Sunday, June 18, 2006

Jennifer Homeowner has flashbacks

Ah, paint. Eric and I painted the living room and entryway today. We meant to do it completely, but that was before we realized that (a) we didn't have enough tape and (b) we didn't have enough paint. They're both mostly windows and archways so I had thought the one gallon would be enough, but no. And since we're painting over a dull dark green, we need at least one more coat. The rooms look much lighter, though, and I had no mishaps such as the ones I had the last time I painted.

We also taped off another room upstairs (aside from the living room, we've got two bedrooms and the bath to paint--we painted the basement a few days ago, because the previous owners had inexplicably painted most of it black, and with the white down there it's marvelously brighter) and discovered that the previous homeowners may have been fix-it types, they weren't very good fix-it types. There was a small desk built into a narrow corner in the room destined to be my sewing room, and the supports for it were actually glued to the walls. Eric got some satisfaction out of smashing them with a hammer until they broke off and then spackling up the holes (plaster would probably have been better, but we didn't have any and we did have the spackle handy).

Also, last night while Eric was playing World of Warcraft I did my part of our bargain that gets Eric to mow the lawn, and started taking care of the garden. Behind the garage is a square of earth, about as big as the garage, with a raised bed in the middle and a pear and an Asian pear around. My eventual plan is to clear this area of grass entirely and have herbs, vegetables, and fruit bushes, but this year I'm starting small. So I planted a raspberry bush near the Asian pear, and two pepper and two tomato plants, and some peas, and mint and basil and dill around the chives plant that Edith gave me and that Eric mowed down because I hadn't put enough dirt around it to make it clear it wasn't a particularly big clump of grass. I also cleared most of the raised bed. The previous owners had placed black plastic over one half of this, and in the other they'd planted strawberries...and then, over the plastic, they apparently planted lettuce, because there were four clumps of it, growing out of shallow roots in the little bit of dirt on top of the plastic. And in the non-plastic area, the strawberry plants were dwarfed by spiky yellow-flowered weeds. I got Michelle to whack some of them for me by pointing out that when they were cleared, she could see the strawberries hidden in the greenery, and she could eat any she found. In the meantime, I spread the 240 lb of topsoil and 40 lb of garden soil I'd bought (at about 2.5 cents a pound, for the topsoil at least) and planted. I'm not sure what to do to kill off the rest of the grass for next year--I've only covered about a quarter of what I eventually want to have as planting ground. I figure I'll have a gravel U-shaped path around the raised bed, but for the rest, do I cover it with dirt this year and wait for the grass beneath it to die, or do it early spring next year, or cover it with plastic now, or what?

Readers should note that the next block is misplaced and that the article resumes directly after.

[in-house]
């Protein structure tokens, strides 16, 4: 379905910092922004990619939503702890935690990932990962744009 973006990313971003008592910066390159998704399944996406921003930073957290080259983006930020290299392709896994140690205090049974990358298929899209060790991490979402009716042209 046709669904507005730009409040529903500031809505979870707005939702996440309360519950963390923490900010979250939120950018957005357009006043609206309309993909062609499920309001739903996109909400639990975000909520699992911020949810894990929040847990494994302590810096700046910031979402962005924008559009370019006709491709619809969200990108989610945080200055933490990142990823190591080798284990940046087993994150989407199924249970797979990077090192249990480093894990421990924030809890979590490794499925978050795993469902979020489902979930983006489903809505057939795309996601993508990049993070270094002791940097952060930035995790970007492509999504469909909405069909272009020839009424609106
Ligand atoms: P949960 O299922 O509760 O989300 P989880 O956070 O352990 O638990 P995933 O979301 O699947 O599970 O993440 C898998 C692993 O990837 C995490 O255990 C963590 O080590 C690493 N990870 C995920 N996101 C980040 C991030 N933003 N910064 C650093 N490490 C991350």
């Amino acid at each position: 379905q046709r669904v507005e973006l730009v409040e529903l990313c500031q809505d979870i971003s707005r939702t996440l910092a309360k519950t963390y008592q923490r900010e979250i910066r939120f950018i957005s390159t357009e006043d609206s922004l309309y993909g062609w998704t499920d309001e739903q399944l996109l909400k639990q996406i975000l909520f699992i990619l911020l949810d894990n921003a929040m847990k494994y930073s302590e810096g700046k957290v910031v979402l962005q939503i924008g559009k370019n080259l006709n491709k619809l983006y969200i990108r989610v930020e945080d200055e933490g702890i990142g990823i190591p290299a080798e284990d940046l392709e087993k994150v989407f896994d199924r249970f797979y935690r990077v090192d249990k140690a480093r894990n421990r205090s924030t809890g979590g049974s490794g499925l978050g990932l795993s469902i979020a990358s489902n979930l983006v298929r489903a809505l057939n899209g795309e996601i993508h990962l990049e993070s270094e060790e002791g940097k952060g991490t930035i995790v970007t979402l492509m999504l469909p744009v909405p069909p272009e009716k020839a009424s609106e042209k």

Anyway, I have plants planted, as well as cantaloupe seeds started inside the house. We've got the first coat of paint on the front room and entry. The U-Haul is reserved for next Saturday. We bought an ice cream maker. We're well on our way to moving in.

4 comments:

Jennifer said...

I would cover it now--that gives it all summer to die, and by the time you're ready to plant more next year, you shouldn't have a problem with the grass. In my opinion, of course. :)

It sounds neat--do you have any pictures yet?

Jenny said...

Sounds good. :) No pictures yet--I'm going to wait until the paint is done and some of the dust from moving has settled.

Jennifer said...

Fair enough! :)

JLB said...

I am so excited about your garden space that I'm bouncing in my chair!

Here's what you can do about the grass: come autumn, cover it with newspaper and/or cardboard (weight that down with stones or something solid). It's not labor-intensive, it'll use up your packing boxes, and if you can tolerate the look for a little while, you'll be happy to know that the paper will smother and kill the grass, and decompose too, both of which feed the soil and don't disturb the "ecosystem" in the soil layers. Come springtime, you'll have an easy time turning the soil just a little on top without have to go through the back-breaking process of digging up the grass.

However, if you're feeling masochistic, or don't like the idea of covering the grass with unsightly paper, the other good option is to carefully dig up the grass, and just turn it upside down. The dying grass greens and roots feed the soil for next year, and you don't have to move it all over the place or remove any precious soil.

Have fun!!